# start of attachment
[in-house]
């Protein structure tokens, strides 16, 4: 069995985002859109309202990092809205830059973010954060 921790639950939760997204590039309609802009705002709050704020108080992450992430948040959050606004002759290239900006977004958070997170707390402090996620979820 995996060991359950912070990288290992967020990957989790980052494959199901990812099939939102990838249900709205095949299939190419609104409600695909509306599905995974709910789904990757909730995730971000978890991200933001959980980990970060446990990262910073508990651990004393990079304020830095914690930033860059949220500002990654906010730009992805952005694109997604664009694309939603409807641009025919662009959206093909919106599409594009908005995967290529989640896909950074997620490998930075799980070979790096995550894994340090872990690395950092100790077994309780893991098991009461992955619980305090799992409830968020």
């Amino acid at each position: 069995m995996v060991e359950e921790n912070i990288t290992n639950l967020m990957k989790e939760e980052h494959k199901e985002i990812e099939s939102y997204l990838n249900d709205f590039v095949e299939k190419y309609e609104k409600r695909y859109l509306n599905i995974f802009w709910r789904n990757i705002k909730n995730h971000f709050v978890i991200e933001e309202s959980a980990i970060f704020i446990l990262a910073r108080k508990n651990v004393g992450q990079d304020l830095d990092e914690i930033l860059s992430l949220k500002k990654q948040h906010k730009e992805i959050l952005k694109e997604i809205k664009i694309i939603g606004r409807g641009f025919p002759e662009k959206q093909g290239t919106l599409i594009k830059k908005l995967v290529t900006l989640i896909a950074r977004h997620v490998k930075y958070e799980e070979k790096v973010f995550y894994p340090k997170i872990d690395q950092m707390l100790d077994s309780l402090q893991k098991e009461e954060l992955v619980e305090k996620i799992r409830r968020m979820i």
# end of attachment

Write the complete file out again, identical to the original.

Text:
[in-house]
């Protein structure tokens, strides 16, 4: 069995985002859109309202990092809205830059973010954060 921790639950939760997204590039309609802009705002709050704020108080992450992430948040959050606004002759290239900006977004958070997170707390402090996620979820 995996060991359950912070990288290992967020990957989790980052494959199901990812099939939102990838249900709205095949299939190419609104409600695909509306599905995974709910789904990757909730995730971000978890991200933001959980980990970060446990990262910073508990651990004393990079304020830095914690930033860059949220500002990654906010730009992805952005694109997604664009694309939603409807641009025919662009959206093909919106599409594009908005995967290529989640896909950074997620490998930075799980070979790096995550894994340090872990690395950092100790077994309780893991098991009461992955619980305090799992409830968020």
């Amino acid at each position: 069995m995996v060991e359950e921790n912070i990288t290992n639950l967020m990957k989790e939760e980052h494959k199901e985002i990812e099939s939102y997204l990838n249900d709205f590039v095949e299939k190419y309609e609104k409600r695909y859109l509306n599905i995974f802009w709910r789904n990757i705002k909730n995730h971000f709050v978890i991200e933001e309202s959980a980990i970060f704020i446990l990262a910073r108080k508990n651990v004393g992450q990079d304020l830095d990092e914690i930033l860059s992430l949220k500002k990654q948040h906010k730009e992805i959050l952005k694109e997604i809205k664009i694309i939603g606004r409807g641009f025919p002759e662009k959206q093909g290239t919106l599409i594009k830059k908005l995967v290529t900006l989640i896909a950074r977004h997620v490998k930075y958070e799980e070979k790096v973010f995550y894994p340090k997170i872990d690395q950092m707390l100790d077994s309780l402090q893991k098991e009461e954060l992955v619980e305090k996620i799992r409830r968020m979820i």